“An all-confrontational mode of life.”
No more than Tarantula, that novel of poetry Bob Dylan wrote when his management signed him up to do so. The one published in finite number in 1965, pirated and copied in the years until (and after) 1971, when a legal wide release occurred, and remembered even in 2009 by Spin, a magazine, for having the most unintelligible line in a book written by a rockstar. Tarantula has been translated into French, Spanish, Polish, Romanian, Chinese, Croatian, Korean and other languages. Sometimes legally, sometimes professionally, not necessarily both of those in the same instance.
Is it surreal for you when you hit, in The Philosophy, the passages wherein Bob Dylan says, “Mixed marriages, gay marriages – proponents have rightly lobbied to make all of these legal but no one has fought for the only one that really counts, the polygamist marriage”?
No more than Tarantula, does The Philosophy of Modern Song promise to be nonfiction, or true, or law, objective or expert.
Leading into the Osbourne Brothers and 1956 with Jack Ruby, 1963, is hardcore aggression. The aggressive blurring of male, female, violence and love.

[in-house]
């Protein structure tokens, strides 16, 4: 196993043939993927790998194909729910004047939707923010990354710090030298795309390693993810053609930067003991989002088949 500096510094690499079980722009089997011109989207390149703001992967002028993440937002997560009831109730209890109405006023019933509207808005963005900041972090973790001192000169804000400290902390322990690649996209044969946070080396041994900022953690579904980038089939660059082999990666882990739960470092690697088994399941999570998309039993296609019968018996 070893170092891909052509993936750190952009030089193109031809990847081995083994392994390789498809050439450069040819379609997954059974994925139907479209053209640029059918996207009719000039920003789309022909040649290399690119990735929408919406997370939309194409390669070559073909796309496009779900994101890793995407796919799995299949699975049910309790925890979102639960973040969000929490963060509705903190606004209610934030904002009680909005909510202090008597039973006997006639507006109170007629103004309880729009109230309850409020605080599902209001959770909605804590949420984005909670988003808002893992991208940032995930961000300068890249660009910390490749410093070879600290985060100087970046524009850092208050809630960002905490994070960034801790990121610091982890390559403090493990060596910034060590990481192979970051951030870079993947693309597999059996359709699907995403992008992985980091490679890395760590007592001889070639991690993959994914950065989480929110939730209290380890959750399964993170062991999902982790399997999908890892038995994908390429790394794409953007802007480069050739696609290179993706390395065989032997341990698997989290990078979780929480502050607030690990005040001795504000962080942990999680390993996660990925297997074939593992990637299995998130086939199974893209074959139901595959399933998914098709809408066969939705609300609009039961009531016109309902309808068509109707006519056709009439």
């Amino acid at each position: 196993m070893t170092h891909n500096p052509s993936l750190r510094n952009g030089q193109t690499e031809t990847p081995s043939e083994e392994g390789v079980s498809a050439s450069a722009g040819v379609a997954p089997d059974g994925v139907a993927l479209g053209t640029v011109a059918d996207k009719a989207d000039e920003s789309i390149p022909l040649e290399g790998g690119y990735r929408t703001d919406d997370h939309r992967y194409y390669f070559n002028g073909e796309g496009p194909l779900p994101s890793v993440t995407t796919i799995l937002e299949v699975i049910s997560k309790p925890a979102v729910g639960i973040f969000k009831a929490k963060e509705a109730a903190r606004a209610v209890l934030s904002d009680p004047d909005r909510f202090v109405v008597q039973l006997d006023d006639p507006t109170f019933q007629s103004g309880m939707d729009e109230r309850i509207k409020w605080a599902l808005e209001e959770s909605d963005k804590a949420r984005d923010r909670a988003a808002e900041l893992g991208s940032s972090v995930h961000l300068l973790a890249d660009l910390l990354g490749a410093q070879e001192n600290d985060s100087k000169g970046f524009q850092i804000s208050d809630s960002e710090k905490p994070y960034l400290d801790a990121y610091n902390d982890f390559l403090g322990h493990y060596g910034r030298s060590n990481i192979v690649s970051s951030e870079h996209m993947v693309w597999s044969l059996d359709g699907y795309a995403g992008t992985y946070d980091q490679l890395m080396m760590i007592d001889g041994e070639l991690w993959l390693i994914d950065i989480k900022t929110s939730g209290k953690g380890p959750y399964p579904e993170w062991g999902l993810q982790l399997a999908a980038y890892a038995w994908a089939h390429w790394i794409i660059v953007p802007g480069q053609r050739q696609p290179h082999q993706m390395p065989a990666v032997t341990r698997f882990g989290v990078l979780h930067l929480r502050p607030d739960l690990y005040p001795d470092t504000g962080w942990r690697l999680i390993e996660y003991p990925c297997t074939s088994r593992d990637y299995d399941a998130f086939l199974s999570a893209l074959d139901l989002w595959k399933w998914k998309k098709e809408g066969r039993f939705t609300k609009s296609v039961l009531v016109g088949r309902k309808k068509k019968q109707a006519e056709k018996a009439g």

We will never know if Bob Dylan really believes prenuptial agreements are less reliable than 21 in a crooked casino. Whether or not, he, himself, believes it is better to marry off the destitute than to give them government or community charity. The passages are sandwiched between a still from Who’s Afraid of Virginia Woolf, divorce attorney advertisements, and a spicy true crime magazine featuring a femme fatale.
The Philosophy of Modern Song is a scrapbook, a photo-essay, a collage, collection, curation, a comic book. And, when Bob Dylan says, “Stan Lee would have had a ball drawing up this guy,” he baits us. As he says in that chapter, “your imagination just fires away.”
The Philosophy of Modern Song just says, up at the start of it, that it is for Doc Pomus. He would get the gag.
Bob Dylan’s The Philosophy of Modern Song